– start some form of intense physical exercise. This helps with physical stress and tension, and it releases serotonin into your brain which instantly makes you feel better.
    – meditate: it will help you let go of negative thoughts, fears and anxiety
    – find something you love to do and do it often. It doesn’t matter what it is, as long as you enjoy doing it.
    – stop watching TV: TV has the same effect on your brain as drugs and it is easy to get lost in it. If you really want to watch a certain show, watch in on dvd. This way you can watch in when you want and there will be no commercials. Think about what would happen if you were to spend all those hours you lose by watching tv on improving your health and the quality of your life. On average people watch 3 hours of tv per day. That’s a total of 1095 hours per year. If you work 10 hours a day, 5 days a week, it will take you more than 21 weeks to get to 1095 hours. If you spend 21 weeks a year on improving how you feel and on improving the quality of your life, there is no limit to what you can achieve.
    – eat healthier: Food has a huge impact on how you feel. Eating unhealthy will make you feel depressed. Eating healthy will make you feel good and give you tons of energy. Even adding one green smoothie to your diet everyday can make a huge difference. The more changes you make, the bigger the effect.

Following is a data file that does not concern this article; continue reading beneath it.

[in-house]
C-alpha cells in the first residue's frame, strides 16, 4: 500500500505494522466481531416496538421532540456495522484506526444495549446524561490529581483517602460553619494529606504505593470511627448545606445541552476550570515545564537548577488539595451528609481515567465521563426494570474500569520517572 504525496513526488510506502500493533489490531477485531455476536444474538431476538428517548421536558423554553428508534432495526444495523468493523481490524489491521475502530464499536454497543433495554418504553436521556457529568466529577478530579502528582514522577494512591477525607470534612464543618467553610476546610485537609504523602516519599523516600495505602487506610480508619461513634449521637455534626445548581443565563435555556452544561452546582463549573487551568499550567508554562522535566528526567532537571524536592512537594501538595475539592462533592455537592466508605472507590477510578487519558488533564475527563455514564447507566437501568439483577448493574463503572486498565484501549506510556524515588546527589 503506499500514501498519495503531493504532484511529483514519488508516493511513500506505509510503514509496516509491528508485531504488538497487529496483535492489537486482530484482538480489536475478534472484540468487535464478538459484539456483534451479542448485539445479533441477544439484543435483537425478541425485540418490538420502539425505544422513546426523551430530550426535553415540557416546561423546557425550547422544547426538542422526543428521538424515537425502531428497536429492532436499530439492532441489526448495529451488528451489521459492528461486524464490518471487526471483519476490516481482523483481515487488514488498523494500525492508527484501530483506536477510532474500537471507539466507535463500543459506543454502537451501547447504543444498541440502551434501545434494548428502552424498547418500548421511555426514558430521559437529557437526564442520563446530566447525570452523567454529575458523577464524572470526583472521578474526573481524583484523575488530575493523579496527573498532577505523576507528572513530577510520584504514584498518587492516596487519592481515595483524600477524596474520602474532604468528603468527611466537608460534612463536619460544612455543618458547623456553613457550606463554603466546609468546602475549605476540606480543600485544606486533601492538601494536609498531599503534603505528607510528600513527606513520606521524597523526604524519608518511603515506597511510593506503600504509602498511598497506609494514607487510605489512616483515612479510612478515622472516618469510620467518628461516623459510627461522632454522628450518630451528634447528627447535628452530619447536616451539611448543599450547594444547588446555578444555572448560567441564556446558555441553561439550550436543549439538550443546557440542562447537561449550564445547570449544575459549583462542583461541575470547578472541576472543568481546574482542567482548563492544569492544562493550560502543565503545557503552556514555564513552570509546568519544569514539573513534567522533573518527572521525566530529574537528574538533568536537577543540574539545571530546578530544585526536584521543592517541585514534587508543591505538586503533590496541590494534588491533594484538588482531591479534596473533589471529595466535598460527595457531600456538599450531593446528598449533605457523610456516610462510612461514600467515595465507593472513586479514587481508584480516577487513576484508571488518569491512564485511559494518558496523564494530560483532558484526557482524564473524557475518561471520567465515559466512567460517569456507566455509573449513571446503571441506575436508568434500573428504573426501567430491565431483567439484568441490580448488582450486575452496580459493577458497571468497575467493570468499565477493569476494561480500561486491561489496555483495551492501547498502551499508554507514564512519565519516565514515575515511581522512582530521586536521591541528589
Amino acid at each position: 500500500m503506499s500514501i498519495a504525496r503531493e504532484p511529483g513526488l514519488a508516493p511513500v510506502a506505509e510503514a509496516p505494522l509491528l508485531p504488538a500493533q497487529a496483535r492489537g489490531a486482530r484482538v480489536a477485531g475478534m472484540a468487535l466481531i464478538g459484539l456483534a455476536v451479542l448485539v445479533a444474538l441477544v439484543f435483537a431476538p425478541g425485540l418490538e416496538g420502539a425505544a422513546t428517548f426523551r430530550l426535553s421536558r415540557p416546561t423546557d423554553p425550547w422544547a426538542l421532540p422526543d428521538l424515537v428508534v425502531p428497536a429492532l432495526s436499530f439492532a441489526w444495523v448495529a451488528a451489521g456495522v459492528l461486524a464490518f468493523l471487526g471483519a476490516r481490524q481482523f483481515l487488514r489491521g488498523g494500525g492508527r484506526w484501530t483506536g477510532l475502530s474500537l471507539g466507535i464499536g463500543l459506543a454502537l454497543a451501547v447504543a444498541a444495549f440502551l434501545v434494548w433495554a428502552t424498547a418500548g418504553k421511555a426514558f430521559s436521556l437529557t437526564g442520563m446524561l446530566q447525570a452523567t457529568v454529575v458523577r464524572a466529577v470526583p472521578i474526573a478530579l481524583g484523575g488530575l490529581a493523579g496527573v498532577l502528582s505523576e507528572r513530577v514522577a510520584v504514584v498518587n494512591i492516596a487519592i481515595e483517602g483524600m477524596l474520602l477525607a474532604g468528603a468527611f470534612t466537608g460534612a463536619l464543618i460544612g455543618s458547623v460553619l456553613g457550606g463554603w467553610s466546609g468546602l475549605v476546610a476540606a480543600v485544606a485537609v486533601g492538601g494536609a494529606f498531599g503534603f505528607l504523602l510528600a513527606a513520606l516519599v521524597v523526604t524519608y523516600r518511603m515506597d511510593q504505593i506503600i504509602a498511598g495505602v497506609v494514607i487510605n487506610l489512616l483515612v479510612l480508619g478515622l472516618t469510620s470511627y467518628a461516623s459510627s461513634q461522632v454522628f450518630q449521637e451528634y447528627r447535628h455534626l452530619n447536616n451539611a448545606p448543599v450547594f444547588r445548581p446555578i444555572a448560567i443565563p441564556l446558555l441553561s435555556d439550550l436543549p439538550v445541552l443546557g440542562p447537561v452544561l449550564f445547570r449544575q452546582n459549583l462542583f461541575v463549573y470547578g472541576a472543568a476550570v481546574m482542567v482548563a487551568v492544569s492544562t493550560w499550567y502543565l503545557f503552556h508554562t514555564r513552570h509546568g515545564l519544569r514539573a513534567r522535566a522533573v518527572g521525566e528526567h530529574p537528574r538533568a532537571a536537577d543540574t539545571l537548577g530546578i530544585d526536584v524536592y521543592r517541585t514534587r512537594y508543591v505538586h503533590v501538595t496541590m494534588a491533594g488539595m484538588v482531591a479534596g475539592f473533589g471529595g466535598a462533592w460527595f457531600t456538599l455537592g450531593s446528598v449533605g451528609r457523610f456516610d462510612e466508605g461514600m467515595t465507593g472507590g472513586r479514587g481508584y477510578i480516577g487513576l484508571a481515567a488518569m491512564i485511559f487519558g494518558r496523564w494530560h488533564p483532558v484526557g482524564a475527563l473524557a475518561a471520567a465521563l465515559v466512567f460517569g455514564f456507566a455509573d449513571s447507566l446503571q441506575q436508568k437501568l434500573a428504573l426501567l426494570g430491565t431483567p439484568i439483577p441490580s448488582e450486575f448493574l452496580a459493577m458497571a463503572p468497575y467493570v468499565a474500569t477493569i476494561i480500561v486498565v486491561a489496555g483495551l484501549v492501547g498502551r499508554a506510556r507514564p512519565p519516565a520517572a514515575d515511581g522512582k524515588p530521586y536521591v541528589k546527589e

These things are easy to do, cost no money and you can start doing them right away. You will start to notice changes very quickly if you follow through with them.
    The thing with fear, anxiety and depression is that they will not go away by ‘waiting’. You have to create the changes yourself. Set some attainable goals for yourself and take life day by day.

    Best of luck to you!

    #35299
    ginger
    Participant

    Thank you Guy for your tips. It helps to know what works for others with the same struggle. I am inspired to know that you’ve made it through the tough times and I am going to run or do a physical activity the next time I feel like watching TV. :). those numbers are shocking when compiled and I do not want to spend my life distracting! I am going to make this commitment to myself to make changes, I have noticed I have been doing the same things daily as I did when I smoked pot, so of course it feels weird to be alone and not high, I need to be doing different things. Thank you so much you are helping me realize truths. I feel focused on the amount of time I’m spending on feeling down but really it has only been a short amount of time I’ve been sober a little over a month, I am going to give this time and work on it like anything worth while. Ourselves should be the most worthwhile project.

    #35305
    Cassie
    Participant

    I really needed to read this. I am in recovery for an eating disorder (and other mental health problems) and for a while I was trying to fill the void, and I guess I somewhat still am. But now I am spending my time doing things I enjoy, that bring me peace and bring me closer to being the person I want to be.

    #35306
    Guy
    Participant

    Yes, it is about finding joy and rediscovering all the things that are wonderful about yourself. When you have had an addiction, depression or other disorder, in most cases, you have focused on all the negative things in your life and about yourself for a long time. Once you learn to change your perspective and start looking for all the good things in and around you, you’ll not only find them, but your life will start to change very rapidly.